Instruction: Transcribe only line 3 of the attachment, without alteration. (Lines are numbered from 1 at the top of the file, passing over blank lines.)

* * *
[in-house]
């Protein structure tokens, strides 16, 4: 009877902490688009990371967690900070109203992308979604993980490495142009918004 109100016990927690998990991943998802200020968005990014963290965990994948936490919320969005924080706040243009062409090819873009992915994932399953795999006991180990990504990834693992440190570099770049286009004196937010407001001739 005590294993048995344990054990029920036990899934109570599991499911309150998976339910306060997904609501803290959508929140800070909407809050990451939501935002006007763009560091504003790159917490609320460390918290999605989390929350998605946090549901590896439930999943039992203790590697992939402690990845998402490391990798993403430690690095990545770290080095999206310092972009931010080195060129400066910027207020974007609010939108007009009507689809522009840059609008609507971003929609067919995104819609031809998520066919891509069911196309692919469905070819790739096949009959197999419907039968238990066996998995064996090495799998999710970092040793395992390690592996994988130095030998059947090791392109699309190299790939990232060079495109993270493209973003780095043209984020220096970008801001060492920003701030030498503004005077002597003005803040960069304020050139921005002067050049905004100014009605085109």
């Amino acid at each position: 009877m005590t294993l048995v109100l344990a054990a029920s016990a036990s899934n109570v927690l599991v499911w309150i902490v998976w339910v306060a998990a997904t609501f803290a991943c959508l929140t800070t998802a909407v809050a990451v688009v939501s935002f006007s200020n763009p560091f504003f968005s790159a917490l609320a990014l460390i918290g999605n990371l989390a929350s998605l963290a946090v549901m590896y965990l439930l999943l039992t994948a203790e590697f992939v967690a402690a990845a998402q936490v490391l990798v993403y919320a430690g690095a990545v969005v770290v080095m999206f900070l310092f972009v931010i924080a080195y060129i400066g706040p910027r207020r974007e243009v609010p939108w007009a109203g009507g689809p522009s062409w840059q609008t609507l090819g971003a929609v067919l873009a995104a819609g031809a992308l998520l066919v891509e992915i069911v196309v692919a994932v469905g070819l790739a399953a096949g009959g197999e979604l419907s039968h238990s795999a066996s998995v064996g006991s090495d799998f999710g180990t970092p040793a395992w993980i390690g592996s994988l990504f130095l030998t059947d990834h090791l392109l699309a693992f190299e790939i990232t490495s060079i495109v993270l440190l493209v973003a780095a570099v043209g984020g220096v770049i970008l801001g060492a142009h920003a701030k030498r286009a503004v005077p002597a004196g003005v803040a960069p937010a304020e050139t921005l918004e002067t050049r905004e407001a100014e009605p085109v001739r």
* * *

């Amino acid at each position: 009877m005590t294993l048995v109100l344990a054990a029920s016990a036990s899934n109570v927690l599991v499911w309150i902490v998976w339910v306060a998990a997904t609501f803290a991943c959508l929140t800070t998802a909407v809050a990451v688009v939501s935002f006007s200020n763009p560091f504003f968005s790159a917490l609320a990014l460390i918290g999605n990371l989390a929350s998605l963290a946090v549901m590896y965990l439930l999943l039992t994948a203790e590697f992939v967690a402690a990845a998402q936490v490391l990798v993403y919320a430690g690095a990545v969005v770290v080095m999206f900070l310092f972009v931010i924080a080195y060129i400066g706040p910027r207020r974007e243009v609010p939108w007009a109203g009507g689809p522009s062409w840059q609008t609507l090819g971003a929609v067919l873009a995104a819609g031809a992308l998520l066919v891509e992915i069911v196309v692919a994932v469905g070819l790739a399953a096949g009959g197999e979604l419907s039968h238990s795999a066996s998995v064996g006991s090495d799998f999710g180990t970092p040793a395992w993980i390690g592996s994988l990504f130095l030998t059947d990834h090791l392109l699309a693992f190299e790939i990232t490495s060079i495109v993270l440190l493209v973003a780095a570099v043209g984020g220096v770049i970008l801001g060492a142009h920003a701030k030498r286009a503004v005077p002597a004196g003005v803040a960069p937010a304020e050139t921005l918004e002067t050049r905004e407001a100014e009605p085109v001739r």